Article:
Funder
EU, Horizon 2020, 645758
Available from: 2018-03-16 Created: 2018-03-16 Last updated: 2018-06-20Bibliographically approved
Geremariam Welearegay, T., Cindemir, U., Österlund, L. & Ionescu, R. (2018). Fabrication and characterisation of ligand-functionalised ultrapure monodispersed metal nanoparticle nanoassemblies employing advanced gas deposition technique. Nanotechnology, 29(6), Article ID 065603.
Open this publication in new window or tab >>Fabrication and characterisation of ligand-functionalised ultrapure monodispersed metal nanoparticle nanoassemblies employing advanced gas deposition technique
2018 (English)In: Nanotechnology, ISSN 0957-4484, E-ISSN 1361-6528, Vol. 29, no 6, article id 065603Article in journal (Refereed) Published
Abstract [en]

Here, we report for the first time the fabrication of ligand-functionalised ultrapure monodispersed metal nanoparticles (Au, Cu, and Pt) from their pure metal precursors using the advanced gas deposition technique. The experimental conditions during nanoparticle formation were adjusted in order to obtain ultrafine isolated nanoparticles on different substrates. The morphology and surface analysis of the as-deposited metal nanoparticles were investigated using scanning electron microscopy, x-ray diffraction and Fourier transform infra-red spectroscopy, which demonstrated the formation of highly ordered pure crystalline nanoparticles with a relatively uniform size distribution of similar to 10 nm (Au), similar to 4 nm (Cu) and similar to 3 nm (Pt), respectively. A broad range of organic ligands containing thiol or amine functional groups were attached to the nanoparticles to form continuous networks of nanoparticle-ligand nanoassemblies, which were characterised by scanning electron microscopy and x-ray photoelectron spectroscopy. The electrical resistance of the functional nanoassemblies deposited in the gap spacing of two microfabricated parallel Au electrodes patterned on silicon substrates ranged between tens of k Omega and tens of M Omega, which is suitable for use in many applications including (bio)chemical sensors, surface-enhanced Raman spectroscopy and molecular electronic rectifiers.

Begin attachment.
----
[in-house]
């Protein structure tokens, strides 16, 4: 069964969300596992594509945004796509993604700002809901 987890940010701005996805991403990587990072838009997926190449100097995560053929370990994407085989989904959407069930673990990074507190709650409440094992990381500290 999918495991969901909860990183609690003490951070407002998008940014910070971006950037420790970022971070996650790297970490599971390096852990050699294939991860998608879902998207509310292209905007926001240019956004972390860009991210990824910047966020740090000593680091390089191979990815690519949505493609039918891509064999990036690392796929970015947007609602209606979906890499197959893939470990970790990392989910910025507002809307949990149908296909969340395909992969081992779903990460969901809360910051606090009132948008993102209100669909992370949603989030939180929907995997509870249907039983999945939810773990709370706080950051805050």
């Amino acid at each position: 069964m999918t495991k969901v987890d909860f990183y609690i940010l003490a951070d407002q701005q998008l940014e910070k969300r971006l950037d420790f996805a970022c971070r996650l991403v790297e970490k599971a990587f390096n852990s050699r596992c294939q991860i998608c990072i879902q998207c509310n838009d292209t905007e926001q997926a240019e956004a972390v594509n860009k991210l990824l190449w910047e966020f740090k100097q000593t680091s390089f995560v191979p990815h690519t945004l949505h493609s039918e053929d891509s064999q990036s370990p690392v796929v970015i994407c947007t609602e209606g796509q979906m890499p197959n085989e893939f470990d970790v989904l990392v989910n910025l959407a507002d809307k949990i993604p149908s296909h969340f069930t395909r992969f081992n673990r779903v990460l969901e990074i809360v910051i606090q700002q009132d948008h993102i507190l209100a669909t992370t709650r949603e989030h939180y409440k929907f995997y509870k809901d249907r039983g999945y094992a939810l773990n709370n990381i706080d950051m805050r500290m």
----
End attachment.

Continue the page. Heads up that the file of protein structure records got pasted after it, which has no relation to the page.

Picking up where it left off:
Place, publisher, year, edition, pages
IOP PUBLISHING LTD, 2018
Keywords
metal nanoparticles, monodispersed, advanced gas deposition, molecularly-capped metal nanoparticles, self-assembled monolayers
National Category
Engineering and Technology
Identifiers
urn:nbn:se:uu:diva-341557 (URN)10.1088/1361-6528/aa9f65 (DOI)000419631700003 ()29206108 (PubMedID)